We also hear from God how we are to act in accordance with testimony in court, the dispensing of  justice, and finally, as is done throughout the Tanakh, an exhortation to remember and obey these laws. If we remember to do as God tells us, and we do so in accordance with His commandments, God will bless us and protect us. If we fail to obey, well….not so good for us.

This parashah ends with Moses going up the mountain to meet with God and receive the Ten Commandments from God.

What can we say about the laws and regulations of the Torah that hasn’t been said already? How many times do we need to reflect on how the Torah established a system of laws and commandments that honored God and people, with truth, justice and (no, not the American Way)… reverence?

Yet, despite how we are told we must treat each other with respect and honor, we fail to do so. I guess that is because what looks good on paper doesn’t always translate as well into reality. The sinful nature of people, the lure of the worldly pleasures, and the influence of the enemy of God surround us: they are in the advertisements we see in all the media, the lies we are told by those we trust in positions of authority, and even in the relationships we form with family and friends.

I heard someone once say that humanity is a wonderful thing- it’s the people that screw it up.  How true.

Yeshua said that the most important commandments of all are to love the Lord your God and to love each other. On these two laws pivot the Prophets and all the other writings in the Torah.  This parashah is part of “all the other writings” that Yeshua referred to. When we think about it, the “Golden Rule” is all we really need to obey in order to follow the ordinances found in this parashah (for your edification, the Golden Rule is not from the New Covenant writings but is only referred to there- it is found in Leviticus 19:18.) If we love God we will want to do as He says out of love, not out of fear. We should treat others out of love, also: if we can’t do so because of our love for people then we should do so because of our love for God.

Personally, I really don’t like people. I do ministry, I teach others the Word of God, I am a member of the leadership where I worship, but I really don’t like people.

That doesn’t stop me from doing my very best to treat all people with respect and compassion because I want to honor and worship God (another item on my list of “To Be’s” – compassionate. Having compassion for others is hard for me to do.) My love of God forces me to love people. Begrudgingly, I confess, but God sees the heart and values what is in our heart as much, or more, than what we do. My heart needs work, and I think we all could confess to that one. So, I do what God wants me to do because God wants me to do it. One day, perhaps, the Ruach (Spirit) will so fill me that I will truly want to be loving to all people, as God wants us all to be. Maybe.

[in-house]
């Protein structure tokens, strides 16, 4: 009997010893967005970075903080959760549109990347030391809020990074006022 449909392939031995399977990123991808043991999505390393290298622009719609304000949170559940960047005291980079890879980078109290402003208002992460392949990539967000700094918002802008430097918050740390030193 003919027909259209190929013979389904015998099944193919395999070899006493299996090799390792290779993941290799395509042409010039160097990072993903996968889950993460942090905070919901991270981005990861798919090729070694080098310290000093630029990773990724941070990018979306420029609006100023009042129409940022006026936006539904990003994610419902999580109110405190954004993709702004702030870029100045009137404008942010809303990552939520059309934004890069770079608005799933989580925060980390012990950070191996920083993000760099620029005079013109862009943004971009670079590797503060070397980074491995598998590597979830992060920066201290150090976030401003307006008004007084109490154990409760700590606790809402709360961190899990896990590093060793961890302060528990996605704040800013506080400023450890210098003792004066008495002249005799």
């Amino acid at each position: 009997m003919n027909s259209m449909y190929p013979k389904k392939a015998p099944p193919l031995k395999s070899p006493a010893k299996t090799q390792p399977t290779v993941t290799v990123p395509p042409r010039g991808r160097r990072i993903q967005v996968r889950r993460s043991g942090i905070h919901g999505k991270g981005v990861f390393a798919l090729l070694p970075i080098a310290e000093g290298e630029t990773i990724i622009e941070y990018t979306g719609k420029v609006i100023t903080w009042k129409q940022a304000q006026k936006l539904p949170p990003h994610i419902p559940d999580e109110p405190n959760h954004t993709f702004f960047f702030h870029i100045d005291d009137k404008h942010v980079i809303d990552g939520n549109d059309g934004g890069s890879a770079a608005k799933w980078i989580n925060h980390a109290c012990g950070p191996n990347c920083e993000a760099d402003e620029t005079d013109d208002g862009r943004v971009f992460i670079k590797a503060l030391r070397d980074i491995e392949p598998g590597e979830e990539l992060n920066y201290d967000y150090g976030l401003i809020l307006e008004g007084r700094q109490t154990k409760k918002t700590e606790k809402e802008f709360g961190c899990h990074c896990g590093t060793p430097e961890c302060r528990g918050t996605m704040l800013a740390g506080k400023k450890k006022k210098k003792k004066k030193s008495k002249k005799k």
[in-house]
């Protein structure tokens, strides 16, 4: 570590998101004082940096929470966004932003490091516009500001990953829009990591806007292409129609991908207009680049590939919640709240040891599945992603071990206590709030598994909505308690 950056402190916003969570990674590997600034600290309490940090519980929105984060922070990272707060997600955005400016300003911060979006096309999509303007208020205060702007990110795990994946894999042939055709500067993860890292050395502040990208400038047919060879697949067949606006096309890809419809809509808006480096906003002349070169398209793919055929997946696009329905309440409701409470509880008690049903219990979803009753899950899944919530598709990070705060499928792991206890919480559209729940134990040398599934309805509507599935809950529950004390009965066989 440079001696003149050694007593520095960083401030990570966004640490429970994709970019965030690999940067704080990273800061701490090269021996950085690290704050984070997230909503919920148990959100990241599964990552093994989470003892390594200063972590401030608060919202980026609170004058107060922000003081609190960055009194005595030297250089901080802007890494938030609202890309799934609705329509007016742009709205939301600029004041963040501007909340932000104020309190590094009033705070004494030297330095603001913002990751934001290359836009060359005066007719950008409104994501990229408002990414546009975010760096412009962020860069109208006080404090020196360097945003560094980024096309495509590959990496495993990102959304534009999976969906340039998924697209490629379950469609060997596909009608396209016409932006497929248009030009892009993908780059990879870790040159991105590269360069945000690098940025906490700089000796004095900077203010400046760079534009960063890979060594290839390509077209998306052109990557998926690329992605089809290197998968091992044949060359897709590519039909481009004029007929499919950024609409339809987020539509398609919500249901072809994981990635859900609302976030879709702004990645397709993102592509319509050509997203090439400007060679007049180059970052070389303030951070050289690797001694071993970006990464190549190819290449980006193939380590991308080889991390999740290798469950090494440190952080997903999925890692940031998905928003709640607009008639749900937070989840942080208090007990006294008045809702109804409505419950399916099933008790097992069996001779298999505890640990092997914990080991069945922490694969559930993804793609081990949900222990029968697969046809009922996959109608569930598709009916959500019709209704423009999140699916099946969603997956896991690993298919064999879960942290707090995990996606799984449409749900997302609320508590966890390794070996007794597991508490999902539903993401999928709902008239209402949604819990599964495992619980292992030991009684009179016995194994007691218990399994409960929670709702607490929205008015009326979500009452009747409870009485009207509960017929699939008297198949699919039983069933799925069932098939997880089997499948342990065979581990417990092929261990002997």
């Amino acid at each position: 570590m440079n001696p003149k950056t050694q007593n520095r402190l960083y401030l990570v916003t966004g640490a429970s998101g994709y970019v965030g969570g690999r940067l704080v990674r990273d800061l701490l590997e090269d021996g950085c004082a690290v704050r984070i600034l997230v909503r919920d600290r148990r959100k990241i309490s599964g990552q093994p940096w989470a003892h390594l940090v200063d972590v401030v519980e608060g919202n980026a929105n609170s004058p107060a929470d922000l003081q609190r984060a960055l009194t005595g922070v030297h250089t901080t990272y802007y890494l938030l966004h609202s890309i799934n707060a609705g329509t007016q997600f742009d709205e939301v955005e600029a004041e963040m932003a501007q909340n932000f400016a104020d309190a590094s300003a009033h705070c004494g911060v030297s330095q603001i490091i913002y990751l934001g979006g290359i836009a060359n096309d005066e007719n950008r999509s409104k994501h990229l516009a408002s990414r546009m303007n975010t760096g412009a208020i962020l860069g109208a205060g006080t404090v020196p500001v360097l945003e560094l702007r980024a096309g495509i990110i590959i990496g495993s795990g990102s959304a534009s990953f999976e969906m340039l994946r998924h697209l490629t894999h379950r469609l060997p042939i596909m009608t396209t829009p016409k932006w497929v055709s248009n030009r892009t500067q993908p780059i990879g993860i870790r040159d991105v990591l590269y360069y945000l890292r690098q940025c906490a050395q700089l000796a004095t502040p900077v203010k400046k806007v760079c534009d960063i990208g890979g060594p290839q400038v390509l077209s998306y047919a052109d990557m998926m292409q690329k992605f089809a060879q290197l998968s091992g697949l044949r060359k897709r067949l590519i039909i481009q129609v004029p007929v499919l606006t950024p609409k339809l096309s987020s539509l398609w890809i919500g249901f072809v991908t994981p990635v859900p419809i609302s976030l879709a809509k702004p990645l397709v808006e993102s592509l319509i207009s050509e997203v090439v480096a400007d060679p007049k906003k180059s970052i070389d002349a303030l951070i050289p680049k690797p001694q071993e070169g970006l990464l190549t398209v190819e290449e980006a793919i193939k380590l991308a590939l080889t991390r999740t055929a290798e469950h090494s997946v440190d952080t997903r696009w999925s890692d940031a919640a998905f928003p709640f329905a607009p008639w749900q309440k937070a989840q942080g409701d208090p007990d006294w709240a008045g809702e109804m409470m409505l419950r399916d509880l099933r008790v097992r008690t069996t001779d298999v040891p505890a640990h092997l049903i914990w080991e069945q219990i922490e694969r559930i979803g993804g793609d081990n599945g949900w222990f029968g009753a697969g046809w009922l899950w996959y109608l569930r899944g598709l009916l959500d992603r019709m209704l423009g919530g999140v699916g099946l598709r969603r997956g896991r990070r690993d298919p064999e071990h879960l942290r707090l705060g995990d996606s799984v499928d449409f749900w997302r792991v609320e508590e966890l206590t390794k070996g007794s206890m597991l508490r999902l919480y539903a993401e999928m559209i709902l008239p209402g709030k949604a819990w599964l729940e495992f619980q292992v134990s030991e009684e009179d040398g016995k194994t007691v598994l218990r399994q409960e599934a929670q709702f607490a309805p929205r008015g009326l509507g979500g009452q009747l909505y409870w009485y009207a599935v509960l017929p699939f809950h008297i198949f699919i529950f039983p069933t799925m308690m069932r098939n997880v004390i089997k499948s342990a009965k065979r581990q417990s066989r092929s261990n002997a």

Until then, I will do as God says to the best of my abilities, and constantly try to make my “best” better. These laws and commandments are all part of the Torah that establishes a nation. The Torah is more than a book of history and commandments: it is a national constitution, a penal system, a Ketubah (marriage certificate) between God and His people. And the people God marries are not just the Jews- it is anyone who chooses to worship Him.

If you choose to worship God, and you accept His Messiah as your Messiah, then these laws are for you. The Torah is your constitution, it is your User Manual for how to worship God, directly and indirectly.

Remember what Yeshua told us in Mattitayu 25:40-45: whatever we do to others, we do to Him. David said in Psalm 51 that when he sinned against others he sinned first and foremost against God- in fact, his sin was against God, and God alone. If there is any message that we need to learn from this parashah, it might be this:

What we do unto others, we do unto God.

That one needs to sink in because it is really important to remember.


The Lone Ranger, the Bible and Fruit

Remember the Lone Ranger? He stood for right and justice in a world where it was not always found. He travelled all over, and helped those who sought out what he stood for- righteousness, fair treatment, justice, and also compassion, forgiveness and tolerance (his best friend was a Native American at a time when they were not accepted in society.)